Multivariate Analysis

A swarm plot explores average test scores, parental level of education, and test preparation course attendance. Box plots show test scores for each subject, divided by gender and test preparation course attendance.

ed_order = ['some high school', 'high school', 'some college', 
            'associate\'s degree', 'bachelor\'s degree', 'master\'s degree']
sb.swarmplot(data=tests, x='par_level_educ', y='avg_score', hue='test_prep', order=ed_order, edgecolor='black')
legend = plt.legend(loc=6, bbox_to_anchor=(1.0,0.5))
plt.xticks(rotation=15)
plt.xlabel('')
plt.ylabel('')
legend.get_texts()[0].set_text('Did Not Complete')
legend.get_texts()[1].set_text('Completed')
plt.ylim(0,110)
plt.title('Average Test Scores by Parental Level of Education and Test Preparation Course Participation');
A swarm plot that shows student test scores, test preparation level, and the highest levels of parental education.
plt.figure(figsize=[15,4])
plt.subplot(1, 3, 1)
g = sb.boxplot(data=tests, x='test_prep', y='math', hue='gender')
plt.title('Math')
plt.xlabel('')
plt.ylabel('')
plt.ylim(0,110)
g.set_xticklabels(['Did Not Complete', 'Completed Course'])
plt.subplot(1,3,2)
g = sb.boxplot(data=tests, x='test_prep', y='reading', hue='gender')
plt.title('Reading')
plt.xlabel('')
plt.ylabel('')
plt.ylim(0,110)
g.set_xticklabels(['Did Not Complete', 'Completed Course'])
plt.subplot(1,3,3)
g = sb.boxplot(data=tests, x='test_prep', y='writing', hue='gender')
plt.title('Writing')
plt.xlabel('')
plt.ylabel('')
plt.ylim(0,110)
g.set_xticklabels(['Did Not Complete', 'Completed Course']);
Multivariate box plots showing test scores in Math, Reading, and Writing based on student gender and test preparation level.

Data Visualizations for Spending Habits

Data Visualizations for Spending Habits

I am not a huge fan of bank-generated visuals to analyze my spending habits. My bank breaks up expenses into murky categories such as bills and utilities, shopping, other, and un-categorized. As a result, I began tracking all my expenses in a spreadsheet to better capture data. This includes month, vendor, amount, and expense category for every purchase. To explore this data, I used a heat map and a waffle chart.

Here’s a look at how to use Python to create heat maps and waffle charts for spending habit data.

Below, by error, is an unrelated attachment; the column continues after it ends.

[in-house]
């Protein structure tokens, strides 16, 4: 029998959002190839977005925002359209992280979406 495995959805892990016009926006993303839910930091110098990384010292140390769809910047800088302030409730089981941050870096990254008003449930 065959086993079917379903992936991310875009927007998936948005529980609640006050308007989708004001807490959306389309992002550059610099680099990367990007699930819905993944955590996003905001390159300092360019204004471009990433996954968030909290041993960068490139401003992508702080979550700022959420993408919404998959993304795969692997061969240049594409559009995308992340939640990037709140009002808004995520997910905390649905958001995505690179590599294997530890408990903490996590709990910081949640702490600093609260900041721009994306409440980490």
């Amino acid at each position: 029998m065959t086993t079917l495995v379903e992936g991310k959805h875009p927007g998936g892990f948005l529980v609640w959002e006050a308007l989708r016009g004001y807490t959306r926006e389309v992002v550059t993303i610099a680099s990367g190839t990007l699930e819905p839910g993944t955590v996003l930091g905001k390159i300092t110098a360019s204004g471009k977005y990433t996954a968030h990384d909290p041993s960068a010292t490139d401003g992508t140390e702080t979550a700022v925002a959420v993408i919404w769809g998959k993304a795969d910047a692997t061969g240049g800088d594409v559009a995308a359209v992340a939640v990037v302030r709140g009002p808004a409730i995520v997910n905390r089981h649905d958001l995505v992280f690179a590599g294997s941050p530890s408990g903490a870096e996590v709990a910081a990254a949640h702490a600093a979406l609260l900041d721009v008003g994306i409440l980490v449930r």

Setup

Libraries and packages I utilized for my spending data include pandas, NumPy, matplotlib, seaborn and pywaffle. I upload my data from a CSV and turn it into a dataframe using pandas.

import pandas as pd
import numpy as np
import matplotlib.pyplot as plt
import seaborn as sb
from pywaffle import Waffle
%matplotlib inline

df = pd.read_csv('2018_expenses.csv')

Heat Map of Number of Purchases

Heat maps display numerical trends using a sequential scale of color intensity. Below, I graph number of purchases across spending categories and organize the information by month.

I customize the graph to have annotations on each block and color the area using the seaborn color palette ‘rocket’ set to be reversed in shading by adding ‘_r’. An additional argument (‘annot_kws’) adjusts the text size of the annotations. Other features clean up the axes labels and name the tick labels accordingly.

ct_counts=df.groupby(['category','month']).size()
ct_counts=ct_counts.reset_index(name='count')
ct_counts=ct_counts.pivot(index='month', columns='category', values='count')
plt.figure(figsize=(12, 6))
ax=sb.heatmap(ct_counts, annot=True, cmap='rocket_r', annot_kws={"size":14})
plt.title('Number of Monthly Expenses', fontsize=16)
plt.xticks(rotation=0)
plt.xlabel('')
plt.ylabel('')
plt.xticks(fontsize=12)
plt.yticks(fontsize=12)
ax.set_xticklabels(['Business', 'Education', 'Entertainment', 'Food', 'Health', 'Other', 'Transportation'])